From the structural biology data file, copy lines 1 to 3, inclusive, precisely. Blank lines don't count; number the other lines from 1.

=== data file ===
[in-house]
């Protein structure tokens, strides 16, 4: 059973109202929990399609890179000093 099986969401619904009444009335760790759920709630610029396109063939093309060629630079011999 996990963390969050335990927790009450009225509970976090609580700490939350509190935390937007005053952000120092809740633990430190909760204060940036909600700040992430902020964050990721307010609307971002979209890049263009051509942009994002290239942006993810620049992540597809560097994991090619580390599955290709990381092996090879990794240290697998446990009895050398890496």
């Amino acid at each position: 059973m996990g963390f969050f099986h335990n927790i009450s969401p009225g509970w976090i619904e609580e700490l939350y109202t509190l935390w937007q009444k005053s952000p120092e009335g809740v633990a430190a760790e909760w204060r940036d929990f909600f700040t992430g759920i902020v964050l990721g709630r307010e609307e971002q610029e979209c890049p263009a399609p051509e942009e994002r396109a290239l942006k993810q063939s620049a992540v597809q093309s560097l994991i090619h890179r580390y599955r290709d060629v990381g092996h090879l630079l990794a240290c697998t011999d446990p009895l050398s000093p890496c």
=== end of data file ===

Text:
[in-house]
């Protein structure tokens, strides 16, 4: 059973109202929990399609890179000093 099986969401619904009444009335760790759920709630610029396109063939093309060629630079011999 996990963390969050335990927790009450009225509970976090609580700490939350509190935390937007005053952000120092809740633990430190909760204060940036909600700040992430902020964050990721307010609307971002979209890049263009051509942009994002290239942006993810620049992540597809560097994991090619580390599955290709990381092996090879990794240290697998446990009895050398890496």
């Amino acid at each position: 059973m996990g963390f969050f099986h335990n927790i009450s969401p009225g509970w976090i619904e609580e700490l939350y109202t509190l935390w937007q009444k005053s952000p120092e009335g809740v633990a430190a760790e909760w204060r940036d929990f909600f700040t992430g759920i902020v964050l990721g709630r307010e609307e971002q610029e979209c890049p263009a399609p051509e942009e994002r396109a290239l942006k993810q063939s620049a992540v597809q093309s560097l994991i090619h890179r580390y599955r290709d060629v990381g092996h090879l630079l990794a240290c697998t011999d446990p009895l050398s000093p890496c």